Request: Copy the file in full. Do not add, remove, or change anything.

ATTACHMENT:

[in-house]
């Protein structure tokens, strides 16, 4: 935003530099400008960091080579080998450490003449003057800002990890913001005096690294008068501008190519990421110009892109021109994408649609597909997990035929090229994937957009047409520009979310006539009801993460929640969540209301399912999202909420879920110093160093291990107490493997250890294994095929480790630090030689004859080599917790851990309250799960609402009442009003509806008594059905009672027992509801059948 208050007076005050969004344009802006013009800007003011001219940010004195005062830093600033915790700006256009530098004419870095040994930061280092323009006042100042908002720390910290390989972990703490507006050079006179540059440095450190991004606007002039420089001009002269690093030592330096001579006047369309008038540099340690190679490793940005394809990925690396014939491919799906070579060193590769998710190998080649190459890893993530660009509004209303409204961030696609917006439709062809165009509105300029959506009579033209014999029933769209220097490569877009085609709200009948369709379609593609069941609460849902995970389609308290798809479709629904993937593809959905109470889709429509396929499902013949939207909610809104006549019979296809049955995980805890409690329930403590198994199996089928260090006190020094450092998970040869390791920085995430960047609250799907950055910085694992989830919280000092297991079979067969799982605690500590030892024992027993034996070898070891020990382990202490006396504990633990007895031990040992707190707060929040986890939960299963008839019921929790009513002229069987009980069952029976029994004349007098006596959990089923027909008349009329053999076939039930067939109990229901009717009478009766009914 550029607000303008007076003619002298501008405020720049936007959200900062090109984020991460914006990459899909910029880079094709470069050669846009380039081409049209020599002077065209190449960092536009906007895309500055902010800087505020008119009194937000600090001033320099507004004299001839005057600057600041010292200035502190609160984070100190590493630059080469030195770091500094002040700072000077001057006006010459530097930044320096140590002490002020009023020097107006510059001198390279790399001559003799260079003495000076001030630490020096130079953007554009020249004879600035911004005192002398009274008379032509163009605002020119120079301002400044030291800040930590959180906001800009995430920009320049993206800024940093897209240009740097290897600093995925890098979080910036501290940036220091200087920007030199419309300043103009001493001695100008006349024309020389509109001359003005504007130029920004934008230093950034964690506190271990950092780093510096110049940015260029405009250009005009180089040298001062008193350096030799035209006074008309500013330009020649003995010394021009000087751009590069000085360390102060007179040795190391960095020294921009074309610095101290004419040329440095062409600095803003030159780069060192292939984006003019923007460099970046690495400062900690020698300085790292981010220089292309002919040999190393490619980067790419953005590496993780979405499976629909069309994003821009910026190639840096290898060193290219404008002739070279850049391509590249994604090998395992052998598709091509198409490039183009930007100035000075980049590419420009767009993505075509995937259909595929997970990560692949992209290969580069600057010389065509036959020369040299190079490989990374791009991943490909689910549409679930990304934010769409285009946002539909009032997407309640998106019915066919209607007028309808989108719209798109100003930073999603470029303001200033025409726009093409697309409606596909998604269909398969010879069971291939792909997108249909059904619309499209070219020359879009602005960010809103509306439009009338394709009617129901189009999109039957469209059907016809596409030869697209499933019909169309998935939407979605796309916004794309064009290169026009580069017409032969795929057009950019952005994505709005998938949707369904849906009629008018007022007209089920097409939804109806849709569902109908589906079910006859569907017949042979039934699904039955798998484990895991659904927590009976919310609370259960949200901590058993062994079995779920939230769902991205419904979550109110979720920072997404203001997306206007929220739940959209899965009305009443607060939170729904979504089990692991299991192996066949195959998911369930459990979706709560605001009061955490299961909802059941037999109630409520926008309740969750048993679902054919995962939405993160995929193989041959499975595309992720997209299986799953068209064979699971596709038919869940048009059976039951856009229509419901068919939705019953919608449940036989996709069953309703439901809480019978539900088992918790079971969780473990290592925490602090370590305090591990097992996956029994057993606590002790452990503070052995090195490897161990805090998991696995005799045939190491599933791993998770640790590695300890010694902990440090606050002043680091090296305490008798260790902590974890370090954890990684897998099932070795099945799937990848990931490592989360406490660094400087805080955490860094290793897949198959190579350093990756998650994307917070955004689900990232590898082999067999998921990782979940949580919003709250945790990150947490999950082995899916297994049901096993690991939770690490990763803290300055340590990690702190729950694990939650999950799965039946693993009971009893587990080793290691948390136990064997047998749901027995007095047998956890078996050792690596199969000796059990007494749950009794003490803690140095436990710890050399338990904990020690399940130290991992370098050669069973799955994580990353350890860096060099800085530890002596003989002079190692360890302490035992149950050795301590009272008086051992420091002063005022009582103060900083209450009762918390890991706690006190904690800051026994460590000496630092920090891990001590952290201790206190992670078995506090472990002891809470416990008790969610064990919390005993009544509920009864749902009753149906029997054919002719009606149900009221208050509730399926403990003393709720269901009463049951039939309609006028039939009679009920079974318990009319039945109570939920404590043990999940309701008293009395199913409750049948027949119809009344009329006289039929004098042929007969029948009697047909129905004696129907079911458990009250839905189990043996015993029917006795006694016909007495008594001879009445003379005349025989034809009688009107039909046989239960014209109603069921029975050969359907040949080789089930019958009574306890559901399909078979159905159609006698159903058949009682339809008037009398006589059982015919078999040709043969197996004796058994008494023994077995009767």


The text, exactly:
[in-house]
């Protein structure tokens, strides 16, 4: 935003530099400008960091080579080998450490003449003057800002990890913001005096690294008068501008190519990421110009892109021109994408649609597909997990035929090229994937957009047409520009979310006539009801993460929640969540209301399912999202909420879920110093160093291990107490493997250890294994095929480790630090030689004859080599917790851990309250799960609402009442009003509806008594059905009672027992509801059948 208050007076005050969004344009802006013009800007003011001219940010004195005062830093600033915790700006256009530098004419870095040994930061280092323009006042100042908002720390910290390989972990703490507006050079006179540059440095450190991004606007002039420089001009002269690093030592330096001579006047369309008038540099340690190679490793940005394809990925690396014939491919799906070579060193590769998710190998080649190459890893993530660009509004209303409204961030696609917006439709062809165009509105300029959506009579033209014999029933769209220097490569877009085609709200009948369709379609593609069941609460849902995970389609308290798809479709629904993937593809959905109470889709429509396929499902013949939207909610809104006549019979296809049955995980805890409690329930403590198994199996089928260090006190020094450092998970040869390791920085995430960047609250799907950055910085694992989830919280000092297991079979067969799982605690500590030892024992027993034996070898070891020990382990202490006396504990633990007895031990040992707190707060929040986890939960299963008839019921929790009513002229069987009980069952029976029994004349007098006596959990089923027909008349009329053999076939039930067939109990229901009717009478009766009914 550029607000303008007076003619002298501008405020720049936007959200900062090109984020991460914006990459899909910029880079094709470069050669846009380039081409049209020599002077065209190449960092536009906007895309500055902010800087505020008119009194937000600090001033320099507004004299001839005057600057600041010292200035502190609160984070100190590493630059080469030195770091500094002040700072000077001057006006010459530097930044320096140590002490002020009023020097107006510059001198390279790399001559003799260079003495000076001030630490020096130079953007554009020249004879600035911004005192002398009274008379032509163009605002020119120079301002400044030291800040930590959180906001800009995430920009320049993206800024940093897209240009740097290897600093995925890098979080910036501290940036220091200087920007030199419309300043103009001493001695100008006349024309020389509109001359003005504007130029920004934008230093950034964690506190271990950092780093510096110049940015260029405009250009005009180089040298001062008193350096030799035209006074008309500013330009020649003995010394021009000087751009590069000085360390102060007179040795190391960095020294921009074309610095101290004419040329440095062409600095803003030159780069060192292939984006003019923007460099970046690495400062900690020698300085790292981010220089292309002919040999190393490619980067790419953005590496993780979405499976629909069309994003821009910026190639840096290898060193290219404008002739070279850049391509590249994604090998395992052998598709091509198409490039183009930007100035000075980049590419420009767009993505075509995937259909595929997970990560692949992209290969580069600057010389065509036959020369040299190079490989990374791009991943490909689910549409679930990304934010769409285009946002539909009032997407309640998106019915066919209607007028309808989108719209798109100003930073999603470029303001200033025409726009093409697309409606596909998604269909398969010879069971291939792909997108249909059904619309499209070219020359879009602005960010809103509306439009009338394709009617129901189009999109039957469209059907016809596409030869697209499933019909169309998935939407979605796309916004794309064009290169026009580069017409032969795929057009950019952005994505709005998938949707369904849906009629008018007022007209089920097409939804109806849709569902109908589906079910006859569907017949042979039934699904039955798998484990895991659904927590009976919310609370259960949200901590058993062994079995779920939230769902991205419904979550109110979720920072997404203001997306206007929220739940959209899965009305009443607060939170729904979504089990692991299991192996066949195959998911369930459990979706709560605001009061955490299961909802059941037999109630409520926008309740969750048993679902054919995962939405993160995929193989041959499975595309992720997209299986799953068209064979699971596709038919869940048009059976039951856009229509419901068919939705019953919608449940036989996709069953309703439901809480019978539900088992918790079971969780473990290592925490602090370590305090591990097992996956029994057993606590002790452990503070052995090195490897161990805090998991696995005799045939190491599933791993998770640790590695300890010694902990440090606050002043680091090296305490008798260790902590974890370090954890990684897998099932070795099945799937990848990931490592989360406490660094400087805080955490860094290793897949198959190579350093990756998650994307917070955004689900990232590898082999067999998921990782979940949580919003709250945790990150947490999950082995899916297994049901096993690991939770690490990763803290300055340590990690702190729950694990939650999950799965039946693993009971009893587990080793290691948390136990064997047998749901027995007095047998956890078996050792690596199969000796059990007494749950009794003490803690140095436990710890050399338990904990020690399940130290991992370098050669069973799955994580990353350890860096060099800085530890002596003989002079190692360890302490035992149950050795301590009272008086051992420091002063005022009582103060900083209450009762918390890991706690006190904690800051026994460590000496630092920090891990001590952290201790206190992670078995506090472990002891809470416990008790969610064990919390005993009544509920009864749902009753149906029997054919002719009606149900009221208050509730399926403990003393709720269901009463049951039939309609006028039939009679009920079974318990009319039945109570939920404590043990999940309701008293009395199913409750049948027949119809009344009329006289039929004098042929007969029948009697047909129905004696129907079911458990009250839905189990043996015993029917006795006694016909007495008594001879009445003379005349025989034809009688009107039909046989239960014209109603069921029975050969359907040949080789089930019958009574306890559901399909078979159905159609006698159903058949009682339809008037009398006589059982015919078999040709043969197996004796058994008494023994077995009767």